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on 8 March 2014
Another outstanding performance from Jakob Lindberg on his reconstructed 1598 Sixtus Rauwolf lute, which I've twice heard him play live and which is one of the oldest surviving playable lutes in the world. It sounds fabulous.

There are several original compositions by composers of the day - the programme starts with Dowland's "Tremolo" Fantasia (Poulton catalogue no. 73) and includes his "Battle Galliard" (aka King of Denmark's) and pieces by Daniel Bacheler, Thomas Robinson and Robert Johnson. Lute aficionados may well have multiple versions of some of these in their collections already. But the greatest attraction of this collection is the arrangements or sets of variations ("divisions") on the popular songs of the day of the sort which every composer made, together with a number of arrangements by that important Tudor and Stuart composer Anonymous. There is a lovely set of anonymous Scottish tunes, and my favourite on the whole disc, the English tune "John Come Kiss Me Now" with its superbly executed ornamentation.

There are just two overlaps with Nigel North's CD of a few years ago on Linn, "Go From My Window" which consists entirely of ballad tunes for Renaissance lute (also a 5 star CD). Together these discs tap a great and too little known source of music of the time. Excellent sleeve notes by Lindberg.
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on 15 October 2014
Swedish lutenist Jakob Lindberg playing a Sixtus Rauwolf lute has thoroughly succeeded in bringing to life 17th century English and Scottish lute music. The early 1600's was a period in which the lute thrived at court and at home thanks to the genius of composers like Dowland, Bacheler and Johnson. From the obscure to the more popular pieces - from the simple to the complex - Lindberg has done justice to both the role of the lute and the excellent music of the period. The CD is a joy to listen to.
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on 15 January 2014
Elizabeth I had five lutenists in her employ and enjoyed the instrument herself, but when John Johnson died he wasn't replaced; even Dowland himself wasn't seen as having the measure of the task. It was left to James I to revive Dowland's fortunes and so after a spell in Denmark he returned at James's invitation (in what must have been some triumph) to court.

Jakob Lindberg's disc is devoted to this heyday of the English lute, those early years in the reign of James I when the developments in Elizabethan playing reached a zenith in the works of the virtuosi lutenists in the court circle.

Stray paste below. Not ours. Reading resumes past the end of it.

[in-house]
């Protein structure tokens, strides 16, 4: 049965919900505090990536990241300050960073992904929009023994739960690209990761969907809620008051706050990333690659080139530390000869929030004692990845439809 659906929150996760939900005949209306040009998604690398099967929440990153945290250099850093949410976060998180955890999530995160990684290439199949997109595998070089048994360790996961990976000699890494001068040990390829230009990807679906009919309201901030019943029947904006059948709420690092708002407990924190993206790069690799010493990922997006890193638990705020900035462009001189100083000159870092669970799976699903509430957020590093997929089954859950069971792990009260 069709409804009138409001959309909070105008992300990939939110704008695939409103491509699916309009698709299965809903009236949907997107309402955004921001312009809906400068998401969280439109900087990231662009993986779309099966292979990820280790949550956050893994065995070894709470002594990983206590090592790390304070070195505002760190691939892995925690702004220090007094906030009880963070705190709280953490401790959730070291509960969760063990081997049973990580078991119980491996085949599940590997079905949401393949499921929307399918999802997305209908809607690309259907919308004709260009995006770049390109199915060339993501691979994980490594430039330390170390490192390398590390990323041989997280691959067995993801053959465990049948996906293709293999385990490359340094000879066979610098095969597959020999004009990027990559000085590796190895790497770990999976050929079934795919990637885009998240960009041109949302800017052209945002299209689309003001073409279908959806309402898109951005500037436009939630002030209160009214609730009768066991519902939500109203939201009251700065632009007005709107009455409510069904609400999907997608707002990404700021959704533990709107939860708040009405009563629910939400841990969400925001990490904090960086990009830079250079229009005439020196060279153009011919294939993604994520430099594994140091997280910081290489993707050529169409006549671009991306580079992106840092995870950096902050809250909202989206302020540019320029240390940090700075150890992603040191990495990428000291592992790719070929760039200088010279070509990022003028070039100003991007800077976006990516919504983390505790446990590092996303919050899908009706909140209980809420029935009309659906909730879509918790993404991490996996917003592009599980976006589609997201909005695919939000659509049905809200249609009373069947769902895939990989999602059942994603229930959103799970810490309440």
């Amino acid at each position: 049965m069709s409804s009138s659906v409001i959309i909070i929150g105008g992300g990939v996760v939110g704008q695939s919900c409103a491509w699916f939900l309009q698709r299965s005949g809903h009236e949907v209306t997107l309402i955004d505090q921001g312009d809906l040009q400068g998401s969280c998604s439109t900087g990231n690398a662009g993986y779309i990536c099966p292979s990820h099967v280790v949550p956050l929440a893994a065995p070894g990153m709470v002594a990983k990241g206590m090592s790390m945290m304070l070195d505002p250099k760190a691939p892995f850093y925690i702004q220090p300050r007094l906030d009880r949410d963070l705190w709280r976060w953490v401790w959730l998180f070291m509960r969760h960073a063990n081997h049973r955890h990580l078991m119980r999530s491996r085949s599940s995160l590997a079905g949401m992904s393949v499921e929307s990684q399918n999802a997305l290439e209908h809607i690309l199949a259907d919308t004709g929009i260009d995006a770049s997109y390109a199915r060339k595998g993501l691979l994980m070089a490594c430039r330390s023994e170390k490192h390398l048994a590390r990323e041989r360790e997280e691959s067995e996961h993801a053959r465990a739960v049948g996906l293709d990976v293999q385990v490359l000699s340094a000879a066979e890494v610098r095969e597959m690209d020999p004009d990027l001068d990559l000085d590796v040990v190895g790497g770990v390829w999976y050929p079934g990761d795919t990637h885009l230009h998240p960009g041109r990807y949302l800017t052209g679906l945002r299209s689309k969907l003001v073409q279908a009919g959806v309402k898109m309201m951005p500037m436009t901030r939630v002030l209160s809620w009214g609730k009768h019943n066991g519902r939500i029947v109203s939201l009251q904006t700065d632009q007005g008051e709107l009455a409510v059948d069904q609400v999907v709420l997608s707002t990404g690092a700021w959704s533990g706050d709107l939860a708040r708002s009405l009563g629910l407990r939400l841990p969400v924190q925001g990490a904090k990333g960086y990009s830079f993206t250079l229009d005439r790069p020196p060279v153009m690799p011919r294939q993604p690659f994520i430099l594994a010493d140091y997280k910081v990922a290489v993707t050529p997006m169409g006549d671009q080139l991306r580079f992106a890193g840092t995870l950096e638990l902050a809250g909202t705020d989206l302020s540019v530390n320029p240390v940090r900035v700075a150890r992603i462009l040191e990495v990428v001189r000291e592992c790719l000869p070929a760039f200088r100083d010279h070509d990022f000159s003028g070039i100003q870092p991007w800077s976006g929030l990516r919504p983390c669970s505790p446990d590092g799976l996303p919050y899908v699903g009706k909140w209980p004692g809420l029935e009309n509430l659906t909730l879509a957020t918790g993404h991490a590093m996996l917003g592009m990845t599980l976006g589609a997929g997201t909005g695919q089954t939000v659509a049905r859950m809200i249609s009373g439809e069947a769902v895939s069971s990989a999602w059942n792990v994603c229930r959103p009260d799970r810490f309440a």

Dowland is represented here with three works, including Sir John Langton's Pavan, a lesson in the grace and stateliness of this ancient form. Lindberg's instrument of c.1590 (one of the oldest playable lutes in existence) really does convey some of the poise and decorum which must have been so valued at the time, as well as the tinges of melancholy still carried over from the Elizabethan era.

Daniel Bacheler was clearly something of a wizard on the lute, and his sets of variations and his choice of unusual keys demonstrate Lindberg's consummate technique. Little is known about Cuthbert Hely, but his profound and sonorous Fantasia and Saraband offer an intriguing glimpse into the music of this dark and mysterious figure.

The survey continues further, extending into French music with Jacques Gaultier, who was so influential on the English composers of the period. A few Scottish tunes complete what is a masterful reflection on a golden era for the lute and lutenists.
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on 24 June 2014
Amazing sound of a late Renaissance lute, played masterfully by the great Jakob Lindberg. Great music by the Elizabethan composers, reflecting the stile of the late Renaissance in England. Amazing performance by one of the great lute players of our time. Very satisfied. I recommend this cd to all early music lovers and, specially, to all lovers of solo lute music.
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on 22 March 2014
This is highly recommended - the quality of the recording, the choice of music and the amazing sound of the oldest playable lute in existence in the expert hands of Jakob Lindberg.
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on 17 August 2014
The lute soundboard on this recording dates back to the 1500s.
Brilliant.
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on 19 October 2015
Lovely.
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